Alternatives to a Bidet
A bidet is a type of sink, mounted low next to a toilet that is used to wash the anus and genitalia after using the toilet. Originating in France, bidets have two basic designs: one that is similar to a tap where water flows into the bowl, the other with a nozzle that projects water onto the area being cleaned.
Washing with water after toilet use is common in many parts of the world, and there are many alternatives to the bidet.
Common to bathrooms in countries like India and Pakistan where washing with water is the normal practice, a hand-held sprayer is a hose attachment with a spraying head nozzle that is hooked beside the toilet. Hand-held sprayers allow users to clean the entire anal and genital area in moments, and the water pressure is effective at cleaning away debris without the use of a hand. Hand sprayers are available in many different forms and are easy to install in most bathrooms. Portable travel sprayers are available.
Many makes of toilet attachments are available that spray water in the direction of the anus from within the toilet bowl. Most of these attachments are electrically powered and spray water in an arc when a button is pressed or lever is pulled. Toilet attachments are somewhat limited in their range as they are fixed at a particular position and angle in the toilet.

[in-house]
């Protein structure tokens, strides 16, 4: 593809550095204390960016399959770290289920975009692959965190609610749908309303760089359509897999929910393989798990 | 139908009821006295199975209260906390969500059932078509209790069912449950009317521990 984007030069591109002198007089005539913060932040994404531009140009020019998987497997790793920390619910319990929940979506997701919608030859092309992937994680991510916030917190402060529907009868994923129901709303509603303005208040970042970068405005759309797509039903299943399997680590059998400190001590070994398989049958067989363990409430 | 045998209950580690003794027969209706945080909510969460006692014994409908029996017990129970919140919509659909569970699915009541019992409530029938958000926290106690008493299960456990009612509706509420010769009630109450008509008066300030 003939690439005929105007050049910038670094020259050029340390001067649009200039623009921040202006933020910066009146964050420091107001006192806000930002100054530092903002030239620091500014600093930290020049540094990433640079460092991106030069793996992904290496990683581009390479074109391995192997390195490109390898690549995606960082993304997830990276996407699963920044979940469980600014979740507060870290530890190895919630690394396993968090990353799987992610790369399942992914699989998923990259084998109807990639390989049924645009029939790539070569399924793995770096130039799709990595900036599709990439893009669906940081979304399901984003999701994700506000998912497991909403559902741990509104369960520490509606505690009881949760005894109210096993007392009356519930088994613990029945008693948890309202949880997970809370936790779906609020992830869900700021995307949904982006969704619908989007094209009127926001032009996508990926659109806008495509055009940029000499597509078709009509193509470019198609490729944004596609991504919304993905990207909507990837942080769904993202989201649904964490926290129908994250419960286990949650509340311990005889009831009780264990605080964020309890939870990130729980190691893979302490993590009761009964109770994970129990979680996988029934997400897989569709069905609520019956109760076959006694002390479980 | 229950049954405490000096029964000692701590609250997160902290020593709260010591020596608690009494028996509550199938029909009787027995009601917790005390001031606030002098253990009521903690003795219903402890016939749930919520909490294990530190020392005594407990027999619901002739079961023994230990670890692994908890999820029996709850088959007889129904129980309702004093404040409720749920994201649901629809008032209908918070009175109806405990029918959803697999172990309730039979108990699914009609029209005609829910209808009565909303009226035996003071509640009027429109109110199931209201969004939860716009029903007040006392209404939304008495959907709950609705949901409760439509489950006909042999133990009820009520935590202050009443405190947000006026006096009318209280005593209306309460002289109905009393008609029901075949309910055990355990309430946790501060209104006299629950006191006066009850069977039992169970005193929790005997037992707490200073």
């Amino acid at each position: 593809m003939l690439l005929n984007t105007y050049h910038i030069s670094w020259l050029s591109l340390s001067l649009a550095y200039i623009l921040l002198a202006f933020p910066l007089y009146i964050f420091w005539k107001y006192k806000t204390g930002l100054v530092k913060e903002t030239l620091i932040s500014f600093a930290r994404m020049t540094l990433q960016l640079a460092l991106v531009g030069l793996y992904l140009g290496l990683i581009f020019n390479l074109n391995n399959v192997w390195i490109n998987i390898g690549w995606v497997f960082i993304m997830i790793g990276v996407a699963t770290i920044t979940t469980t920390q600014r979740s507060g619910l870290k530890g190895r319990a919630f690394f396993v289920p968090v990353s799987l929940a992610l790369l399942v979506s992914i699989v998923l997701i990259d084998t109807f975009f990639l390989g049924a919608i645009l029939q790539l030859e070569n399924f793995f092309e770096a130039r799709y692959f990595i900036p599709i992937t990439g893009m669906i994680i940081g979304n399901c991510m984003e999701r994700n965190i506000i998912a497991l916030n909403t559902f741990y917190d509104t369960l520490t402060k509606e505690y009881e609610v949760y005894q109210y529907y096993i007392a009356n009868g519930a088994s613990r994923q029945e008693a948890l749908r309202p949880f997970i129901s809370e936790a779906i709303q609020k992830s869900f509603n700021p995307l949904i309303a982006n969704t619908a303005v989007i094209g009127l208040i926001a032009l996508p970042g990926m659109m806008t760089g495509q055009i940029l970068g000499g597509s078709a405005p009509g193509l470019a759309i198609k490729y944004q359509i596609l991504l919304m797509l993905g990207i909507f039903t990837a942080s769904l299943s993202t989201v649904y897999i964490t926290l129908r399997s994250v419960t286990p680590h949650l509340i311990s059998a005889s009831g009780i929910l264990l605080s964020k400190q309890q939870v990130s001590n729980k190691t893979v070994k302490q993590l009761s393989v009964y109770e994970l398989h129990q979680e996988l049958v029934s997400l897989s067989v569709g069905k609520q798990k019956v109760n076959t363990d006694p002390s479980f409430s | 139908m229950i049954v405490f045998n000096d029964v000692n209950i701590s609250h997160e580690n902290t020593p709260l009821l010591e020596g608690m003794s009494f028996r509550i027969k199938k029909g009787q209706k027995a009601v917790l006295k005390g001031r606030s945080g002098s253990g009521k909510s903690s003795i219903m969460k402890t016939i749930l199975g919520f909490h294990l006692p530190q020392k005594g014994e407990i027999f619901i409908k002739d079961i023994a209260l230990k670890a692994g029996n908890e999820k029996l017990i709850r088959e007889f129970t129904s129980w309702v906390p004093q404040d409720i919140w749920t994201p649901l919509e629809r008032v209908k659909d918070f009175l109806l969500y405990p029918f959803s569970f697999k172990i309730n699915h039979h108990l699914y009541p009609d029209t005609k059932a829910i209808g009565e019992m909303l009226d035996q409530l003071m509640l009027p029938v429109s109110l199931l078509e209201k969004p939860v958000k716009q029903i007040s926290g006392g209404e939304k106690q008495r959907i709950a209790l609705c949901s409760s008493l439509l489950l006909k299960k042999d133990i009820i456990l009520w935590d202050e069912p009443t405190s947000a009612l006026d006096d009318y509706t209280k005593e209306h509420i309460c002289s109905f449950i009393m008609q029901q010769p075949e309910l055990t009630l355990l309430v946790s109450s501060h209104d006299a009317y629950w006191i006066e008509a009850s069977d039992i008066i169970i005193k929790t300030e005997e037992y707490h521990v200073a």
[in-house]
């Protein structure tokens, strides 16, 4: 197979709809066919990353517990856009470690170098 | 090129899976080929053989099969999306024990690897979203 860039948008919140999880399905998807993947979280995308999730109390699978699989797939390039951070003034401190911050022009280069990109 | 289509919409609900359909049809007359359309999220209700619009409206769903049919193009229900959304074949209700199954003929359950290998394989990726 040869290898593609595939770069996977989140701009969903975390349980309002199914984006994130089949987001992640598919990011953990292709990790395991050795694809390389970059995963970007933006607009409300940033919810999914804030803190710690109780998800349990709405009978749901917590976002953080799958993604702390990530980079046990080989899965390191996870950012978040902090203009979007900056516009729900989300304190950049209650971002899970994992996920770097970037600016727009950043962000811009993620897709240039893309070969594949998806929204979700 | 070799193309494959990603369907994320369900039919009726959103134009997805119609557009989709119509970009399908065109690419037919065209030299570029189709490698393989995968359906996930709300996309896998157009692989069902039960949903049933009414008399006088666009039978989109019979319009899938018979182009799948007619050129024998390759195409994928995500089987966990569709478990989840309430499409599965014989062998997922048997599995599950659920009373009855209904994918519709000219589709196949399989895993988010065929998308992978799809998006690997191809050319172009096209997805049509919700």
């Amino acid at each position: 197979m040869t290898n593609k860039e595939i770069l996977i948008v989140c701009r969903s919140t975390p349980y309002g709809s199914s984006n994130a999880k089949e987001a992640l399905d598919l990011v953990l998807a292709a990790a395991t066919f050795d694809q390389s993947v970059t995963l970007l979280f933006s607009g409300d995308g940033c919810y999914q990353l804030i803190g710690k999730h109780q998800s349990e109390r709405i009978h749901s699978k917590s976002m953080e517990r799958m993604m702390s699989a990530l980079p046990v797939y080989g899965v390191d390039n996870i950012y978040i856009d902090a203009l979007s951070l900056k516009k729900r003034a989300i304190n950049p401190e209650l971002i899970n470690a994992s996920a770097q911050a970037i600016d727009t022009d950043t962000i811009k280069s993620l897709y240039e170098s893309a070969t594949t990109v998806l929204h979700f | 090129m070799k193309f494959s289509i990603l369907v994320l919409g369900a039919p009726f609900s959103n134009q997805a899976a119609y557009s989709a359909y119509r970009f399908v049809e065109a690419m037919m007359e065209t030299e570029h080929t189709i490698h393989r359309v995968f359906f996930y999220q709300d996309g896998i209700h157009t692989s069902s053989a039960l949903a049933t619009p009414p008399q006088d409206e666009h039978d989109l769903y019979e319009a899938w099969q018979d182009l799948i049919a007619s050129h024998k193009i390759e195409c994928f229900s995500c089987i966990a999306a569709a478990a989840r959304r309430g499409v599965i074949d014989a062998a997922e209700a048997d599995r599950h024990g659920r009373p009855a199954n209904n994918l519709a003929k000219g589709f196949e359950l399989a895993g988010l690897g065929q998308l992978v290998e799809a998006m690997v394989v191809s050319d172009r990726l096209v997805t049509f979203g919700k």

Some toilets are a bidet and toilet combined. These have features of both the bidet and the toilet, with inbuilt sprayers in the toilet bowl that are placed at the rear, front or both. As with the in-toilet attachments a button usually electrically powers inbuilt sprayers---some even contain heating mechanism to dry the area after washing.
Toilet 'Watering Can'
In countries where washing with water is common, but there is widespread underdevelopment, a toilet watering can is used as an alternative to the more expensive bathroom attachments that require plumbing or electricity. Usually made from plastic, a toilet watering can looks much the same as a garden watering can, although most have single spouts, rather than a showerhead attachment. Toilet watering cans are usually only big enough to hold water for one wash (one or two litres at most), so are normally accompanied by a larger container of water for refilling the watering can.